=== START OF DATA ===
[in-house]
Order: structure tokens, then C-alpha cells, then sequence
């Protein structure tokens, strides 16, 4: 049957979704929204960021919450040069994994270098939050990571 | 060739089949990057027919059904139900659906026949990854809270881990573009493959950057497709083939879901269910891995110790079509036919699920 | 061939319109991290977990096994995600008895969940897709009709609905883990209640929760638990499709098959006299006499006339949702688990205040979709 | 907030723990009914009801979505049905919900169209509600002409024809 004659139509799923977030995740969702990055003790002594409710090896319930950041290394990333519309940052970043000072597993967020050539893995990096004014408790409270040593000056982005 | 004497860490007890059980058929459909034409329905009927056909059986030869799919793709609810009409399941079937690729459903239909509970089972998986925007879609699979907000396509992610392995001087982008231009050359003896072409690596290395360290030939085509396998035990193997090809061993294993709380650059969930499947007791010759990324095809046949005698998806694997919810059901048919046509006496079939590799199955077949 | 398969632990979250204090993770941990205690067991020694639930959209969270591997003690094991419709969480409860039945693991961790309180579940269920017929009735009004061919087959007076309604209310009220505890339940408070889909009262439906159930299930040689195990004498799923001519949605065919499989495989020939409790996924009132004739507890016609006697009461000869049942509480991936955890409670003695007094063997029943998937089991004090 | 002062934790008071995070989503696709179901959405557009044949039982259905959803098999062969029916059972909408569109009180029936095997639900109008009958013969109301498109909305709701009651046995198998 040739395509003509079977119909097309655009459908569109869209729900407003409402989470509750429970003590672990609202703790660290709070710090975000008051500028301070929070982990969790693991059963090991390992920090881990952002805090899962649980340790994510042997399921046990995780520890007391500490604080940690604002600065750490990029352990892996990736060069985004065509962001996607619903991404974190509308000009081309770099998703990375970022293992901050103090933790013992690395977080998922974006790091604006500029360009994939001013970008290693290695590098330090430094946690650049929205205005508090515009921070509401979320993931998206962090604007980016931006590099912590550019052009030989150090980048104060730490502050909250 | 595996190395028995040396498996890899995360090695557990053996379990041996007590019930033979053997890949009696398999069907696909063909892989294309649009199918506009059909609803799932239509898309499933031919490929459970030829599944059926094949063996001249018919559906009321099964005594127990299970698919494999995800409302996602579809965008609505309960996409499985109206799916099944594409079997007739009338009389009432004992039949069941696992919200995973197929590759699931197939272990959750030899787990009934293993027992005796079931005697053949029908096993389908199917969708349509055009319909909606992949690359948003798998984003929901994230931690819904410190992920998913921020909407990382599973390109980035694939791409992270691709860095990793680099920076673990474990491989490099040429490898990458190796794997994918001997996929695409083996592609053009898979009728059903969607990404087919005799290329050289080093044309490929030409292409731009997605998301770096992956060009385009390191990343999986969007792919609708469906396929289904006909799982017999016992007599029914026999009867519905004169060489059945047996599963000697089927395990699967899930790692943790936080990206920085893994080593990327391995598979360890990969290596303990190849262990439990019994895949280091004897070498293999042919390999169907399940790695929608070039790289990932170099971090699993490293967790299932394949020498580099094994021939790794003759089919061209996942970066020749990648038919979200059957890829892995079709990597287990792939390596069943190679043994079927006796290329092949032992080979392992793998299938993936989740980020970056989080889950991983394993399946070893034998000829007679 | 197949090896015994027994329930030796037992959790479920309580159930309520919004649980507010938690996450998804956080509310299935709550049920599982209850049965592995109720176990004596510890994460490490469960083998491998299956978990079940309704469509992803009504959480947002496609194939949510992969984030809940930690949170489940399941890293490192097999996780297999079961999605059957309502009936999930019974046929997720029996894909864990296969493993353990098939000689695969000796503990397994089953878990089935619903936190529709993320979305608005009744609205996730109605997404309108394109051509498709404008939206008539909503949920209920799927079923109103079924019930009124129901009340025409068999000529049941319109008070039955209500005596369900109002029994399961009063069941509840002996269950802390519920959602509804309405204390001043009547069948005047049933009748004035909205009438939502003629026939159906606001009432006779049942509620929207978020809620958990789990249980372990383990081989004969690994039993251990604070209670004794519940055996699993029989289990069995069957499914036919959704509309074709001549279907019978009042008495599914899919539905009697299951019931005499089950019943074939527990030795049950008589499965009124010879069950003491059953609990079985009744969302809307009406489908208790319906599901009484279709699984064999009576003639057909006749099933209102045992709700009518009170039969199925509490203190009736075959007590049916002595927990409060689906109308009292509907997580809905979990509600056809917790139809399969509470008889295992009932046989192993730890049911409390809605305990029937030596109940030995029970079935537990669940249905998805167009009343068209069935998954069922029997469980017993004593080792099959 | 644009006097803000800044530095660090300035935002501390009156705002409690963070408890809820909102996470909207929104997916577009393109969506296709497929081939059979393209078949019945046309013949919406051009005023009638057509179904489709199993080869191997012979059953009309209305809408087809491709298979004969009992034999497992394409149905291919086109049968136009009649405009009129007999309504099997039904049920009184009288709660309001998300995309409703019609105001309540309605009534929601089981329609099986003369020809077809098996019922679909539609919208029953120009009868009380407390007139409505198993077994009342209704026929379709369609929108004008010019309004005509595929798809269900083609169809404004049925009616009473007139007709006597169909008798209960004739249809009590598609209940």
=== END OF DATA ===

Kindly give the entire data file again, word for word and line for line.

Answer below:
[in-house]
Order: structure tokens, then C-alpha cells, then sequence
């Protein structure tokens, strides 16, 4: 049957979704929204960021919450040069994994270098939050990571 | 060739089949990057027919059904139900659906026949990854809270881990573009493959950057497709083939879901269910891995110790079509036919699920 | 061939319109991290977990096994995600008895969940897709009709609905883990209640929760638990499709098959006299006499006339949702688990205040979709 | 907030723990009914009801979505049905919900169209509600002409024809 004659139509799923977030995740969702990055003790002594409710090896319930950041290394990333519309940052970043000072597993967020050539893995990096004014408790409270040593000056982005 | 004497860490007890059980058929459909034409329905009927056909059986030869799919793709609810009409399941079937690729459903239909509970089972998986925007879609699979907000396509992610392995001087982008231009050359003896072409690596290395360290030939085509396998035990193997090809061993294993709380650059969930499947007791010759990324095809046949005698998806694997919810059901048919046509006496079939590799199955077949 | 398969632990979250204090993770941990205690067991020694639930959209969270591997003690094991419709969480409860039945693991961790309180579940269920017929009735009004061919087959007076309604209310009220505890339940408070889909009262439906159930299930040689195990004498799923001519949605065919499989495989020939409790996924009132004739507890016609006697009461000869049942509480991936955890409670003695007094063997029943998937089991004090 | 002062934790008071995070989503696709179901959405557009044949039982259905959803098999062969029916059972909408569109009180029936095997639900109008009958013969109301498109909305709701009651046995198998 040739395509003509079977119909097309655009459908569109869209729900407003409402989470509750429970003590672990609202703790660290709070710090975000008051500028301070929070982990969790693991059963090991390992920090881990952002805090899962649980340790994510042997399921046990995780520890007391500490604080940690604002600065750490990029352990892996990736060069985004065509962001996607619903991404974190509308000009081309770099998703990375970022293992901050103090933790013992690395977080998922974006790091604006500029360009994939001013970008290693290695590098330090430094946690650049929205205005508090515009921070509401979320993931998206962090604007980016931006590099912590550019052009030989150090980048104060730490502050909250 | 595996190395028995040396498996890899995360090695557990053996379990041996007590019930033979053997890949009696398999069907696909063909892989294309649009199918506009059909609803799932239509898309499933031919490929459970030829599944059926094949063996001249018919559906009321099964005594127990299970698919494999995800409302996602579809965008609505309960996409499985109206799916099944594409079997007739009338009389009432004992039949069941696992919200995973197929590759699931197939272990959750030899787990009934293993027992005796079931005697053949029908096993389908199917969708349509055009319909909606992949690359948003798998984003929901994230931690819904410190992920998913921020909407990382599973390109980035694939791409992270691709860095990793680099920076673990474990491989490099040429490898990458190796794997994918001997996929695409083996592609053009898979009728059903969607990404087919005799290329050289080093044309490929030409292409731009997605998301770096992956060009385009390191990343999986969007792919609708469906396929289904006909799982017999016992007599029914026999009867519905004169060489059945047996599963000697089927395990699967899930790692943790936080990206920085893994080593990327391995598979360890990969290596303990190849262990439990019994895949280091004897070498293999042919390999169907399940790695929608070039790289990932170099971090699993490293967790299932394949020498580099094994021939790794003759089919061209996942970066020749990648038919979200059957890829892995079709990597287990792939390596069943190679043994079927006796290329092949032992080979392992793998299938993936989740980020970056989080889950991983394993399946070893034998000829007679 | 197949090896015994027994329930030796037992959790479920309580159930309520919004649980507010938690996450998804956080509310299935709550049920599982209850049965592995109720176990004596510890994460490490469960083998491998299956978990079940309704469509992803009504959480947002496609194939949510992969984030809940930690949170489940399941890293490192097999996780297999079961999605059957309502009936999930019974046929997720029996894909864990296969493993353990098939000689695969000796503990397994089953878990089935619903936190529709993320979305608005009744609205996730109605997404309108394109051509498709404008939206008539909503949920209920799927079923109103079924019930009124129901009340025409068999000529049941319109008070039955209500005596369900109002029994399961009063069941509840002996269950802390519920959602509804309405204390001043009547069948005047049933009748004035909205009438939502003629026939159906606001009432006779049942509620929207978020809620958990789990249980372990383990081989004969690994039993251990604070209670004794519940055996699993029989289990069995069957499914036919959704509309074709001549279907019978009042008495599914899919539905009697299951019931005499089950019943074939527990030795049950008589499965009124010879069950003491059953609990079985009744969302809307009406489908208790319906599901009484279709699984064999009576003639057909006749099933209102045992709700009518009170039969199925509490203190009736075959007590049916002595927990409060689906109308009292509907997580809905979990509600056809917790139809399969509470008889295992009932046989192993730890049911409390809605305990029937030596109940030995029970079935537990669940249905998805167009009343068209069935998954069922029997469980017993004593080792099959 | 644009006097803000800044530095660090300035935002501390009156705002409690963070408890809820909102996470909207929104997916577009393109969506296709497929081939059979393209078949019945046309013949919406051009005023009638057509179904489709199993080869191997012979059953009309209305809408087809491709298979004969009992034999497992394409149905291919086109049968136009009649405009009129007999309504099997039904049920009184009288709660309001998300995309409703019609105001309540309605009534929601089981329609099986003369020809077809098996019922679909539609919208029953120009009868009380407390007139409505198993077994009342209704026929379709369609929108004008010019309004005509595929798809269900083609169809404004049925009616009473007139007709006597169909008798209960004739249809009590598609209940």